• Grammar schools can work well for individuals from both poor and well-off backgrounds and it’s probably this that May is remembering from her childhood and, despite a wealth of evidence saying otherwise for the wider community, creating major policy from. Laws statement just so happens to come in the same week that it’s revealed that parents are being asked to fund English state schools and figures show the waste of money that the free schools project can be and has been yet May is marching on.

  • Michael Cole 16th Apr '17 - 7:27pm

    David Laws makes complete sense to me.

    It’s a truism that kids learn much of their behaviour and interests from other kids.

    The Tory instinct, based on fear, is to isolate the children of ‘their people’ from bad inluences (i.e. the poorest children) and, as far as possible, concentrate resources on the education of their own. Understandable perhaps, but hardly governing “for all of the people.”

    The liberal view is entirely different. Kids do learn from other kids – and hopefully the good far outweighs the bad.

  • Grammar schools are irrelevant to solving the problem of unequal outcomes for poorest children. We know how to address the problem and May is doing the exact opposite by continuing to close sure start centres. Bright poor kids are overtaken by average non-poor kids within the first few years at school. It is the catch-up from then onwards compounded in many cases by home environment. Pupil Premium seeks to address the issue but would be more effective if early years provision was enhanced rather than cut. The Grammar school policy is both ignorant and irrelevant.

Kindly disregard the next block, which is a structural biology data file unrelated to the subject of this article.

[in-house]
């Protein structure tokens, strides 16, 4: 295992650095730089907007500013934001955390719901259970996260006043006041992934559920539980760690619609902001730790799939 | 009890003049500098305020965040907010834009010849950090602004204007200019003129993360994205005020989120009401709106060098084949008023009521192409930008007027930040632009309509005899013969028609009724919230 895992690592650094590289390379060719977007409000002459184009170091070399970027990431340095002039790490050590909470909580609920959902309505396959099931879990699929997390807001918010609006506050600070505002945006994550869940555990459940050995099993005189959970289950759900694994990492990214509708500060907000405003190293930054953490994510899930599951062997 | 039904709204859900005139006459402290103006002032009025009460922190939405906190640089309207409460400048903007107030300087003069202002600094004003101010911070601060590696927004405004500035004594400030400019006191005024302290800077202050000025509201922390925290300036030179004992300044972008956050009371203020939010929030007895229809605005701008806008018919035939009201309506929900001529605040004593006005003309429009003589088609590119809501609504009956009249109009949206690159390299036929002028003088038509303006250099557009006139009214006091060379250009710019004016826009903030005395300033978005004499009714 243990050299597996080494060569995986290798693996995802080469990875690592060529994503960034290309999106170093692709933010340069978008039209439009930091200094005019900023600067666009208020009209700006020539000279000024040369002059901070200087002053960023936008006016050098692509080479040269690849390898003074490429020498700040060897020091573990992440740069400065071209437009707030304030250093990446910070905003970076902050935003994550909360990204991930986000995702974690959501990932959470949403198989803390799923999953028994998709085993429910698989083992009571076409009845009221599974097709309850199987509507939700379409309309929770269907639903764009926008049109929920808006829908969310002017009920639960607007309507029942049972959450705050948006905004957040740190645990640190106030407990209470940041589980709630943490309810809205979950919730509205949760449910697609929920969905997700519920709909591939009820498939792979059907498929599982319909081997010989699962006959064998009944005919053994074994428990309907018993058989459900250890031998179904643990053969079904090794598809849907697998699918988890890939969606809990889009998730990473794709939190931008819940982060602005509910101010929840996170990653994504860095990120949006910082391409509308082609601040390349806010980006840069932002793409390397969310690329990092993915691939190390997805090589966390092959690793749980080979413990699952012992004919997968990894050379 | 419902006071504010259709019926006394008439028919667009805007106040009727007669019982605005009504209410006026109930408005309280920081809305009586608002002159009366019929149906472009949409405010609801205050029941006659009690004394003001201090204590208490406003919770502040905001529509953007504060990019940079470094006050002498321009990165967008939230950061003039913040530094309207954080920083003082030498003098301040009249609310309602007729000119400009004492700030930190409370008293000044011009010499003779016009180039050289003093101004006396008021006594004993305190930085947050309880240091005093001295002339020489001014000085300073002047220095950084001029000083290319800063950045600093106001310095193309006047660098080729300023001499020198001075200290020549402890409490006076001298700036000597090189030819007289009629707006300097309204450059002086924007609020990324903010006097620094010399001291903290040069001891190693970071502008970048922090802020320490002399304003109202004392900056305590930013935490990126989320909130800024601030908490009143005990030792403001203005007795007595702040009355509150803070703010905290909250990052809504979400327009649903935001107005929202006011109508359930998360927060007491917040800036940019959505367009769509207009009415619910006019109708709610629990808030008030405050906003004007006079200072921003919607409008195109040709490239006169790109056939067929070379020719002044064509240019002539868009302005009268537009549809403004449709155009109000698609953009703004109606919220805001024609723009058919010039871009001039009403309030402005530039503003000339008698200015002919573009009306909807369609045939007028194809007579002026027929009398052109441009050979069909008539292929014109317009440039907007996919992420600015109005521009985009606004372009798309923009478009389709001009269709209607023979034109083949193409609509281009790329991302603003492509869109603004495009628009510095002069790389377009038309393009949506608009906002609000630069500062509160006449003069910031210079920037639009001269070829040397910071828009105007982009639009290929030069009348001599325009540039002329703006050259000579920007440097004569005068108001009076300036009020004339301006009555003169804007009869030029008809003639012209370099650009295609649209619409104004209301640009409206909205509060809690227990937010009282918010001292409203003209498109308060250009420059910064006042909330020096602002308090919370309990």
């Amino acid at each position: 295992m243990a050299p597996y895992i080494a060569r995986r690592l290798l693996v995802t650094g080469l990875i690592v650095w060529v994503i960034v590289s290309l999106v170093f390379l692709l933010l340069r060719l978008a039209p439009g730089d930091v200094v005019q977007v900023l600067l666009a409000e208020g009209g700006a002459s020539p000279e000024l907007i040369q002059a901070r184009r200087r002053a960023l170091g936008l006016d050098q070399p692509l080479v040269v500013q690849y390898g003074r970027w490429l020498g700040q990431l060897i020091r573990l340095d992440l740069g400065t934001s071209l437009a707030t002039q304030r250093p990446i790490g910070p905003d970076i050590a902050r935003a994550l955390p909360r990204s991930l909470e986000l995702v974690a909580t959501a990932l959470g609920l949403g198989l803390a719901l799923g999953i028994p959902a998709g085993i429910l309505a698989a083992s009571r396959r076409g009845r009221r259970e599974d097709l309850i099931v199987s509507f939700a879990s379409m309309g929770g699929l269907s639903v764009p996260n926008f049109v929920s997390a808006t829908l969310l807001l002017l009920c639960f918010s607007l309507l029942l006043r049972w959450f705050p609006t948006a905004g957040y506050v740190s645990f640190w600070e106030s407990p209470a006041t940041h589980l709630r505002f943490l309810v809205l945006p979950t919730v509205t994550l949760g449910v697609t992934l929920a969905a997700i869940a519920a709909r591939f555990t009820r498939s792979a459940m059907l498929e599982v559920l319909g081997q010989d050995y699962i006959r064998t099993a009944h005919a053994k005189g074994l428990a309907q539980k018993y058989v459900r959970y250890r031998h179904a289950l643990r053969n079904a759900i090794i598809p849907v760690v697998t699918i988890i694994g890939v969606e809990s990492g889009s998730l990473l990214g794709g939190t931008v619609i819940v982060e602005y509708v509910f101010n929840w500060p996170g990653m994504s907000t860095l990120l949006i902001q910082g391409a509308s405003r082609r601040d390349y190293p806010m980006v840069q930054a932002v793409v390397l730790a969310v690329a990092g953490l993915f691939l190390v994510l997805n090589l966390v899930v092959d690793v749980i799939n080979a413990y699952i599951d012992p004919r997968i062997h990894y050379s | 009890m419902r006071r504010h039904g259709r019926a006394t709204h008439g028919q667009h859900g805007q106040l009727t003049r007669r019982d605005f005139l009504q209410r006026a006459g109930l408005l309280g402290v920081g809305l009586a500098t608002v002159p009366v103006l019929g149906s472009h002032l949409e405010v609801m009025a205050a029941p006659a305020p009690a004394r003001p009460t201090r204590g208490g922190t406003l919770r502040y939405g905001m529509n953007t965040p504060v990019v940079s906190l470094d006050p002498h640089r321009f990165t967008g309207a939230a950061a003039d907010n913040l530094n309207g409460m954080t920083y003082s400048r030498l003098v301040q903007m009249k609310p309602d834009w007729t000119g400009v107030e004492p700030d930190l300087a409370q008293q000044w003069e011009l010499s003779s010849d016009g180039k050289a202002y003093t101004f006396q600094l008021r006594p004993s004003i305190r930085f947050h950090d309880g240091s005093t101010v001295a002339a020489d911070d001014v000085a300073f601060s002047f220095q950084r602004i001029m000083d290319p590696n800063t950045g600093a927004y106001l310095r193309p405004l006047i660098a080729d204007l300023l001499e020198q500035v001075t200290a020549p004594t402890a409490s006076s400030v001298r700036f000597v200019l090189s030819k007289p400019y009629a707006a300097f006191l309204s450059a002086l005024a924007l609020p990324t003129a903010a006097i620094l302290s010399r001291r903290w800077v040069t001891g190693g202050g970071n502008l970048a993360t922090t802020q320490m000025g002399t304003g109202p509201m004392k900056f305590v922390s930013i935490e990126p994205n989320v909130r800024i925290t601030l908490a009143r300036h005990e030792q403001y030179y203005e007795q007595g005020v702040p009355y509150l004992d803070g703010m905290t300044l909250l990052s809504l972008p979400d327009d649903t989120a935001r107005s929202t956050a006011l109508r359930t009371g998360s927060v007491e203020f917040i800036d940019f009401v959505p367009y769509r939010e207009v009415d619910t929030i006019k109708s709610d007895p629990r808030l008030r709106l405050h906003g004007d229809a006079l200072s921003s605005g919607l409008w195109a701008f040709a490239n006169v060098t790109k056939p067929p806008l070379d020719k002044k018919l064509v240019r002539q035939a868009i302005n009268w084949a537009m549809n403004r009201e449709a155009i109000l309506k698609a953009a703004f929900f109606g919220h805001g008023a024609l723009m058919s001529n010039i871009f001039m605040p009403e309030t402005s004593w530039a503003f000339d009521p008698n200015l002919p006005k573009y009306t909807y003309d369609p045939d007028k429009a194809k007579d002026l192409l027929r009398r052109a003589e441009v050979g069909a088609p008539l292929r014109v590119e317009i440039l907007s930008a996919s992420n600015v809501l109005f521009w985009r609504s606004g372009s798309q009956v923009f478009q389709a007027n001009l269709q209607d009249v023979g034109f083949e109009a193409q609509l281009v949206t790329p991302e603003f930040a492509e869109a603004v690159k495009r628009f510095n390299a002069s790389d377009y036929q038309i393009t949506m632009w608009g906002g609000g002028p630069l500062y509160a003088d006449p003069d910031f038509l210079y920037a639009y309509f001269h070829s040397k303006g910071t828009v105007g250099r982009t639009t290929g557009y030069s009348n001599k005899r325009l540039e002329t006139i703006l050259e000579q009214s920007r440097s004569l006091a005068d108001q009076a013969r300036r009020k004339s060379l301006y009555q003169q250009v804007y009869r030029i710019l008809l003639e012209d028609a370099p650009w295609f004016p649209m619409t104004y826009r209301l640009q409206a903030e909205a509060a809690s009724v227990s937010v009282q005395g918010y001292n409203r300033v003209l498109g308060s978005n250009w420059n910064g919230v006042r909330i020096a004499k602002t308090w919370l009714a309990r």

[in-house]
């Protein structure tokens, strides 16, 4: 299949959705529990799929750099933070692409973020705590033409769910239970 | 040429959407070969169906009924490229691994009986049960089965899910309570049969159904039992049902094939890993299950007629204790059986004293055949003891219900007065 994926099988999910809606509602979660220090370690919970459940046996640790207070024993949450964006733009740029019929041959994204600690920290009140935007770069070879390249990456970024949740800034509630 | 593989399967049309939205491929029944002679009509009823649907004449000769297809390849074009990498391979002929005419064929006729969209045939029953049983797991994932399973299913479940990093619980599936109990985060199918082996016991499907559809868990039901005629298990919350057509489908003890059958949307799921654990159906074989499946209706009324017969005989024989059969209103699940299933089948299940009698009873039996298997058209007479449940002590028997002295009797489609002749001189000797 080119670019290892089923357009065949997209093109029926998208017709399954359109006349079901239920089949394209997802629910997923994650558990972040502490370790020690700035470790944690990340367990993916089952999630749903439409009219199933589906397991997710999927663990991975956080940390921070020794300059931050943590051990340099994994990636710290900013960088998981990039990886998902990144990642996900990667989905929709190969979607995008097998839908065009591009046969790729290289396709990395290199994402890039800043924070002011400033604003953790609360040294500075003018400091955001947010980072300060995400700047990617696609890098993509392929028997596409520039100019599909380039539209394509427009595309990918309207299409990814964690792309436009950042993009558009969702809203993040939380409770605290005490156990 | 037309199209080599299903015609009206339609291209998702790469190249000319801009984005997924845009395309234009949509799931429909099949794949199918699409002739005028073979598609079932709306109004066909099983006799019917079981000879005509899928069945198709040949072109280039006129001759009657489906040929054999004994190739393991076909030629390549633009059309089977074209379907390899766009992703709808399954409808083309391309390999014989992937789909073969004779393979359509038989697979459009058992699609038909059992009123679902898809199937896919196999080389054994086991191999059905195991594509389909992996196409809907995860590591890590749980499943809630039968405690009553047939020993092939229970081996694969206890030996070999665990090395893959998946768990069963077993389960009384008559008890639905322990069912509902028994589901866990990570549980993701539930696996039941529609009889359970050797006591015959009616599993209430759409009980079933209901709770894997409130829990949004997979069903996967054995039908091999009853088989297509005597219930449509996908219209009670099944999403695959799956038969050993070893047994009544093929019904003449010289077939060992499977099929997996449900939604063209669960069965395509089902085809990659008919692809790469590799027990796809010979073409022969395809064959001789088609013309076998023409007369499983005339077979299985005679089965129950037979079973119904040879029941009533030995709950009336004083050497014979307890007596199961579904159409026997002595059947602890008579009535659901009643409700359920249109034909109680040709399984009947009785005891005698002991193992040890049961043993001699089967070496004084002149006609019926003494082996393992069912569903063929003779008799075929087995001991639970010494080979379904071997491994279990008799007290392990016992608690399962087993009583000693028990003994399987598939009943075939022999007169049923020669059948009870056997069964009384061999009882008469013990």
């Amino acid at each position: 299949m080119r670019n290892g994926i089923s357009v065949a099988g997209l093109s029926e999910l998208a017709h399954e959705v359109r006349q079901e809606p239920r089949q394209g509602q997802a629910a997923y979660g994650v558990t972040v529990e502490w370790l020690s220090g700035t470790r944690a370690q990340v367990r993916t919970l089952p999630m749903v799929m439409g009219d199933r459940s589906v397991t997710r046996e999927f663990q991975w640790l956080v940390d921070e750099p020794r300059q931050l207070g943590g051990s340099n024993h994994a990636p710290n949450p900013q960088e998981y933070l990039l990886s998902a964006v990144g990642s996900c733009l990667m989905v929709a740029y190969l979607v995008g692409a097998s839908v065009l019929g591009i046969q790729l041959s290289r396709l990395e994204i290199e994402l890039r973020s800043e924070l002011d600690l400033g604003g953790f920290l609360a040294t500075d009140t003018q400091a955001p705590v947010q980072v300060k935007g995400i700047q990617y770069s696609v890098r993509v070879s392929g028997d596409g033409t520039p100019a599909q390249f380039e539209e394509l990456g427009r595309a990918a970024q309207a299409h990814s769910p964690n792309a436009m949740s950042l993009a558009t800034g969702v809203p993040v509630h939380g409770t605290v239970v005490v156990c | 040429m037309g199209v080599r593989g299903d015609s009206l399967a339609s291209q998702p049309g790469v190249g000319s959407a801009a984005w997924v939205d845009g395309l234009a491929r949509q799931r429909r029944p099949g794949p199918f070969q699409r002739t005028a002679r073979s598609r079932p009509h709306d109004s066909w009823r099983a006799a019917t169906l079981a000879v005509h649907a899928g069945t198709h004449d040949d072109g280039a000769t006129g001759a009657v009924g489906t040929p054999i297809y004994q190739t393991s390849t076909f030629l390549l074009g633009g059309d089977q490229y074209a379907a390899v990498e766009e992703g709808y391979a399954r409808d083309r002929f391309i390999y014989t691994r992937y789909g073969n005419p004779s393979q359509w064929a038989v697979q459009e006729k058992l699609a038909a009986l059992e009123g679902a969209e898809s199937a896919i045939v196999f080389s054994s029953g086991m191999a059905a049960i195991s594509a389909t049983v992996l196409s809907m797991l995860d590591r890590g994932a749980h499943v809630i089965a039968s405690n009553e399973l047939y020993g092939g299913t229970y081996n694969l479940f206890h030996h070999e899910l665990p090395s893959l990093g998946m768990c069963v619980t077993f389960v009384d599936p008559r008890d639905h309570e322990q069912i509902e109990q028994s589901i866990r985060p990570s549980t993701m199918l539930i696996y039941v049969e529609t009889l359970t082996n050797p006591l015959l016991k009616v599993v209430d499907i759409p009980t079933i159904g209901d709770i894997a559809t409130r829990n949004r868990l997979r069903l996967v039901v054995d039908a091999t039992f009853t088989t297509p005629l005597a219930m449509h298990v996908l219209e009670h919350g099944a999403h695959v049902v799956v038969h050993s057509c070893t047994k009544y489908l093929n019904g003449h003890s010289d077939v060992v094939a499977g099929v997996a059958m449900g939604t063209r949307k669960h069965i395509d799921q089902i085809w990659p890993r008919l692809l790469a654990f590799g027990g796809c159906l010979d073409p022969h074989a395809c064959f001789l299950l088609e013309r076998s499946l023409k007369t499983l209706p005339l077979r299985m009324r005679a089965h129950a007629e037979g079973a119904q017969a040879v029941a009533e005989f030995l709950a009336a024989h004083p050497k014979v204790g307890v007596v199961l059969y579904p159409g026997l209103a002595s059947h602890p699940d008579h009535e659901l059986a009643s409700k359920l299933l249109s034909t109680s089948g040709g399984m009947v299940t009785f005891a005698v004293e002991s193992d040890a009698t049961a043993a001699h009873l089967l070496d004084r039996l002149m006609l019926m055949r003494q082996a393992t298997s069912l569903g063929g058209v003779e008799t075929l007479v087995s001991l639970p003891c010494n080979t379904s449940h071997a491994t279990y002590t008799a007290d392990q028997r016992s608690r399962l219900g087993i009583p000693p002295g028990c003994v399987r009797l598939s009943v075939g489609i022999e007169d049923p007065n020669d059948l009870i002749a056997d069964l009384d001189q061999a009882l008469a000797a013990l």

• We also need to keep an eye on the apparent grammar by the backdoor that some schools are apparently offering. I saw this on the news a few days ago, and it seems that there are some supposedly comprehensive schools that implement streaming from the very start of high school education, and those children stay in an entirely separate stream to the other children for the duration.

    Streaming on a subject by subject basis, based on fair assessment after at least a year of high school is fine, and with ongoing assessment that allows people to go up and not just down the stream.

    However, I agree that so many of the problems of premature streaming are really about the problems within early years education, and the inability of the current system to bridge the gap for children who don’t have the same level of support at home. One of the most common reasons given for early streaming is that the slower children hold back the bright ones, but what if proper investment in primary schools means that far more reach secondary school on a level that isn’t that far behind the brightest ones?

  • Laurence Cox 17th Apr '17 - 3:51pm

    @Fiona If it is on a subject-by-subject basis, it isn’t streaming it is setting. It has been tried, usually for only a few subjects like mathematics, sciences and languages, while most subjects are taught in mixed-ability groups. See this BBC Education article from 2001:

    The fundamental problem is that the more sets you have, the more teachers you need. Because any child can be in different sets for different subjects, the sets have to be in parallel in the timetable, meaning that you need more teachers as a single teacher cannot teach two different sets at the same time.

  • Peter Watson 17th Apr '17 - 8:49pm

    @Laurence Cox
    I believe that Fiona was responding to this news story ( about grammar streams within schools or between schools within multi-academy trusts where there is more segregation than one might expect under normal streaming and setting.
    I have argued against grammar schools a few times on this site. There is an extent to which a grammar stream within a single school addresses some of my concerns but I am still uneasy about some of the issues raised by this news story.

  • Lorenzo Cherin 18th Apr '17 - 12:49am

    From a man who often talks sense on the issues requiring analysis, this is welcome and strong from David Laws.

    His work, and the organisation he works for , is far less obviously party political now, a loss to us, but his Liberalism is such as to still be a staunch enough reason to hear more from him at times.